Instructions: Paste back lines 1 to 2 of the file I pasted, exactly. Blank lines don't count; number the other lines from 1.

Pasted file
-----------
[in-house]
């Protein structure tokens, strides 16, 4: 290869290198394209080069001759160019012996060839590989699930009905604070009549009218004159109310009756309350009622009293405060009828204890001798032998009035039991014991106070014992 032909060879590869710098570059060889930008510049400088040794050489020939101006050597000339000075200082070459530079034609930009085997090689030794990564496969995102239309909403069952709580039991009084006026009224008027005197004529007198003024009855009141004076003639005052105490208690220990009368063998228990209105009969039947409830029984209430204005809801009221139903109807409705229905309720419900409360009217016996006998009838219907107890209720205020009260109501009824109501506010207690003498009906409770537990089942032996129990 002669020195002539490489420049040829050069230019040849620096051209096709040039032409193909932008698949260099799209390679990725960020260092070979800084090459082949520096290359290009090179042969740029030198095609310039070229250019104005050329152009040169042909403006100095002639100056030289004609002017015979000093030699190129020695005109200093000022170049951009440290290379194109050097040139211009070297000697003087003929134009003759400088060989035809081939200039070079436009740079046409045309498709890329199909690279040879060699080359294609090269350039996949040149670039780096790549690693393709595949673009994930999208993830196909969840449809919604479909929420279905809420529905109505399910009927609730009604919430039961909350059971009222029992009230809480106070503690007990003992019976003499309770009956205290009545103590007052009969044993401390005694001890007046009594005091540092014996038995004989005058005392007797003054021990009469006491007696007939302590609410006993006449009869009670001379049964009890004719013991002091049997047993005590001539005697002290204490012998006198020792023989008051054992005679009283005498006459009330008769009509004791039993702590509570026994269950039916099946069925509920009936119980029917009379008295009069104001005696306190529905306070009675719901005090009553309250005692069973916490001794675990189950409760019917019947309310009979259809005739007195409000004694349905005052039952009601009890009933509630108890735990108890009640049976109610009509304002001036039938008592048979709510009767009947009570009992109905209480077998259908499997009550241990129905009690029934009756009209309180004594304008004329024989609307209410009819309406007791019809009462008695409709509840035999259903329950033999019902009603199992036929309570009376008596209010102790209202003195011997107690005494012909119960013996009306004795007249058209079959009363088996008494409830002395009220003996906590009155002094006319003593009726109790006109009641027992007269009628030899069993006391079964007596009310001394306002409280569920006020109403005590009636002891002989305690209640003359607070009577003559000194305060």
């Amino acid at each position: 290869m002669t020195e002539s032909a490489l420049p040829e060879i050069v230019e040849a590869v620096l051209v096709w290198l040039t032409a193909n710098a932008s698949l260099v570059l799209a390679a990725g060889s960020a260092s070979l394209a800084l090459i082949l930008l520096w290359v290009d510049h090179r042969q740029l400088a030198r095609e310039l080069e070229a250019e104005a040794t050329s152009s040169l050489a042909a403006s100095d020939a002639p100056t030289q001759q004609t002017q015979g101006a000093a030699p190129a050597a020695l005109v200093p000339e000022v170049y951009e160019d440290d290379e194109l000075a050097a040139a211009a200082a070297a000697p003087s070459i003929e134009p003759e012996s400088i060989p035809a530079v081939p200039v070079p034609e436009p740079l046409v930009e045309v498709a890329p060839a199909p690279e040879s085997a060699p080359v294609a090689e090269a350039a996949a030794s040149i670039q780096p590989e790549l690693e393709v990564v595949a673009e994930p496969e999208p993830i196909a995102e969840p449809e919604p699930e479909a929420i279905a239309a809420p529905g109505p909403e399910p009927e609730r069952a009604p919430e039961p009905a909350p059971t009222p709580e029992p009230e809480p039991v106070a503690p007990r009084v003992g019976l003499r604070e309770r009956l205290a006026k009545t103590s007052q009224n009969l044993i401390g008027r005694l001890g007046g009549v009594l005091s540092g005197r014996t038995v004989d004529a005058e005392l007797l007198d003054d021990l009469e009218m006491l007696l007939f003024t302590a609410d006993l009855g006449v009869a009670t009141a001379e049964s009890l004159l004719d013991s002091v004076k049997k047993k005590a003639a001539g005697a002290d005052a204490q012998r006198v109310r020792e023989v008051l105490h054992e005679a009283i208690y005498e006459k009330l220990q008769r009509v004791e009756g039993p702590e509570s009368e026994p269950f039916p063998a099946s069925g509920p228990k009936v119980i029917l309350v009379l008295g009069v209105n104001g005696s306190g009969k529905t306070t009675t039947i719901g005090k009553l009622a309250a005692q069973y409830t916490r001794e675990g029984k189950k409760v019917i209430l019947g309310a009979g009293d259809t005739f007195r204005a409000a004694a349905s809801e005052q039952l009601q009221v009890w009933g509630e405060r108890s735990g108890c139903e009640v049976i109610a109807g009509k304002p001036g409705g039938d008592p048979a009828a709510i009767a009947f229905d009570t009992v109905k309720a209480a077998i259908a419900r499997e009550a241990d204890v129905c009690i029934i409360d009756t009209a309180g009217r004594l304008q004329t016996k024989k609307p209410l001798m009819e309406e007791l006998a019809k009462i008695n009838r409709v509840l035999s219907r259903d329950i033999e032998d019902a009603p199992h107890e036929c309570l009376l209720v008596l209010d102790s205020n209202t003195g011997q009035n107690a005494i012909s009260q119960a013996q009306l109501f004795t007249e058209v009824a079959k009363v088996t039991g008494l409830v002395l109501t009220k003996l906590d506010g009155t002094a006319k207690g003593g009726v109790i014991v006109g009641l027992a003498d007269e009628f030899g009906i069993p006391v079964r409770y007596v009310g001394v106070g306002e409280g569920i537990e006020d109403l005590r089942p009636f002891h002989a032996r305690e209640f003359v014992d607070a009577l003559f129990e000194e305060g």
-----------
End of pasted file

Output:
[in-house]
């Protein structure tokens, strides 16, 4: 290869290198394209080069001759160019012996060839590989699930009905604070009549009218004159109310009756309350009622009293405060009828204890001798032998009035039991014991106070014992 032909060879590869710098570059060889930008510049400088040794050489020939101006050597000339000075200082070459530079034609930009085997090689030794990564496969995102239309909403069952709580039991009084006026009224008027005197004529007198003024009855009141004076003639005052105490208690220990009368063998228990209105009969039947409830029984209430204005809801009221139903109807409705229905309720419900409360009217016996006998009838219907107890209720205020009260109501009824109501506010207690003498009906409770537990089942032996129990 002669020195002539490489420049040829050069230019040849620096051209096709040039032409193909932008698949260099799209390679990725960020260092070979800084090459082949520096290359290009090179042969740029030198095609310039070229250019104005050329152009040169042909403006100095002639100056030289004609002017015979000093030699190129020695005109200093000022170049951009440290290379194109050097040139211009070297000697003087003929134009003759400088060989035809081939200039070079436009740079046409045309498709890329199909690279040879060699080359294609090269350039996949040149670039780096790549690693393709595949673009994930999208993830196909969840449809919604479909929420279905809420529905109505399910009927609730009604919430039961909350059971009222029992009230809480106070503690007990003992019976003499309770009956205290009545103590007052009969044993401390005694001890007046009594005091540092014996038995004989005058005392007797003054021990009469006491007696007939302590609410006993006449009869009670001379049964009890004719013991002091049997047993005590001539005697002290204490012998006198020792023989008051054992005679009283005498006459009330008769009509004791039993702590509570026994269950039916099946069925509920009936119980029917009379008295009069104001005696306190529905306070009675719901005090009553309250005692069973916490001794675990189950409760019917019947309310009979259809005739007195409000004694349905005052039952009601009890009933509630108890735990108890009640049976109610009509304002001036039938008592048979709510009767009947009570009992109905209480077998259908499997009550241990129905009690029934009756009209309180004594304008004329024989609307209410009819309406007791019809009462008695409709509840035999259903329950033999019902009603199992036929309570009376008596209010102790209202003195011997107690005494012909119960013996009306004795007249058209079959009363088996008494409830002395009220003996906590009155002094006319003593009726109790006109009641027992007269009628030899069993006391079964007596009310001394306002409280569920006020109403005590009636002891002989305690209640003359607070009577003559000194305060």